The Boston Herald
Wednesday, March 29, 2000
Tax relief not yet on budget horizon
by Ellen J. Silberman
The fiscal 2001 House budget slated to be released
tomorrow doesn't include any immediate tax relief, House Ways and Means Chairman Paul R.
Haley said yesterday.
"Not for this year," said Haley
(D-Weymouth). "We don't think now is the time to be cutting back on our tax base.
We've already cut taxes by some $2.5 billion over these past 10 years."
Offering a second day of budget highlights, Haley
stressed the need to shore up the state's low- and moderate-income housing programs before
giving money back to the taxpayers.
"We need to make sure that we cover the base and
we make sure that there's adequate funding in place to support the overhead costs,"
Haley said as he unveiled a plan to increase housing funds by one-third.
Despite the tough anti-tax cut talk, Haley left the
door open for a future tax cut and sources said the budget does include a promise of lower
taxes down the line.
Rep. John H. Rogers (D-Norwood), the chairman of the
House Taxation Committee, has been pushing for a deferred tax cut for more than a year.
Under Rogers' plan, the state would approve a future income tax cut and put the difference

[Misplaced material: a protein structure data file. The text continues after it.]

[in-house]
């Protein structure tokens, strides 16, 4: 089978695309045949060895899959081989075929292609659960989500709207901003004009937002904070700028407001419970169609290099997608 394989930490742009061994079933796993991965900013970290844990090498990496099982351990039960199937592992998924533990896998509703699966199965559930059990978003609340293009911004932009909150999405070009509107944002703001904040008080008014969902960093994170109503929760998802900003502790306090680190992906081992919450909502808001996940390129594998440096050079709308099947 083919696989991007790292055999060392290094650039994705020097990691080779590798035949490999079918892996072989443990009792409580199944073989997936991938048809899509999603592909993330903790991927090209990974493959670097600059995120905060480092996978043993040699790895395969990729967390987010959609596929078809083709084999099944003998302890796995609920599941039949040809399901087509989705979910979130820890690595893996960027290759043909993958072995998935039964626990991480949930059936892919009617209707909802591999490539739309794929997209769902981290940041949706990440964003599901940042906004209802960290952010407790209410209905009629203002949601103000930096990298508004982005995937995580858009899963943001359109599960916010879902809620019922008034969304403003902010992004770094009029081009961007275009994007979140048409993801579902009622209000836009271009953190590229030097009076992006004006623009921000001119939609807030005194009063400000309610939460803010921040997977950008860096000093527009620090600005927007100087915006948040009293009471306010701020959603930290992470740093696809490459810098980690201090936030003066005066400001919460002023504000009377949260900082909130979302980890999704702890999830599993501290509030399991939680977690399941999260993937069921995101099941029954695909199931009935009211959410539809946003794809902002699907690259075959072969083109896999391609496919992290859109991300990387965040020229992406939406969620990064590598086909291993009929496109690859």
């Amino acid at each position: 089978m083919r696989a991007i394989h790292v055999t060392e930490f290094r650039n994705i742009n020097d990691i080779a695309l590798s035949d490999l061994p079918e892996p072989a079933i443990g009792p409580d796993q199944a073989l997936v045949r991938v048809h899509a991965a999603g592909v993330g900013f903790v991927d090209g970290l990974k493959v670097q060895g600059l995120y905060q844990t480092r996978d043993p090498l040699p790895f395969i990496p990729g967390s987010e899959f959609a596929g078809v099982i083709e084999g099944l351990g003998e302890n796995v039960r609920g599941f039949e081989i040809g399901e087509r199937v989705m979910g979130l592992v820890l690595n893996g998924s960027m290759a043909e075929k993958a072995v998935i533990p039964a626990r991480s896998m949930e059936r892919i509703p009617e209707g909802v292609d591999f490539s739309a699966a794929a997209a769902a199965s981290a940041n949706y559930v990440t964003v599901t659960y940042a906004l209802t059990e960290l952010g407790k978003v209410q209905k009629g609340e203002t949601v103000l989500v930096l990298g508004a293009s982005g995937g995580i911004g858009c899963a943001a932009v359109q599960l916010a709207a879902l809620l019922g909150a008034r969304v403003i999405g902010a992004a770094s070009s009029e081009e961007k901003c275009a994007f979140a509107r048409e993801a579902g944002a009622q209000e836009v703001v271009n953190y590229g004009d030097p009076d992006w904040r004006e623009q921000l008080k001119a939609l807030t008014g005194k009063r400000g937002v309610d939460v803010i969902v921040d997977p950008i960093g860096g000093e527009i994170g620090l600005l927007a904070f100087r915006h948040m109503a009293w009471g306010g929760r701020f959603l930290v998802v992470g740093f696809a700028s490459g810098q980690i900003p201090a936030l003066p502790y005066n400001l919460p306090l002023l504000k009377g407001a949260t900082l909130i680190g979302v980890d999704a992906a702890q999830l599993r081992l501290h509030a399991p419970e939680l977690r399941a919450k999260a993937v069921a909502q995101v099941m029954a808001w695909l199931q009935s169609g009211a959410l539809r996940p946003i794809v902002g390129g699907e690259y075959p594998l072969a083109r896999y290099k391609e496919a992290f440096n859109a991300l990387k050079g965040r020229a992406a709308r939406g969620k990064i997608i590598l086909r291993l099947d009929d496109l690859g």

between the current rate and the reduced rate into a special fund.
"At the end of that investment period the
taxpayers benefit from the tax cut," Rogers said. He called his plan "more
responsible than the rollback petition" being pushed by Gov. Paul Cellucci.
The state last year agreed to gradually reduce the
income tax rate from 5.95 percent to 5.75 percent. Currently, the rate is 5.85 percent.
Haley said next year's reduction to 5.80 percent was fully funded in the House budget.
Cellucci's ballot initiative would continue the
decline, dropping the income tax rate to 5 percent by 2003. But many Democrats believe the
state cannot afford the $1.2 billion tax cut at the same time the state is trying to find
as much as $1.7 billion to cover Big Dig cost overruns.
"There's going to be a big fight around this tax
cut," said Rep. Byron Rushing (D-Boston). "I don't think it's going to be a kind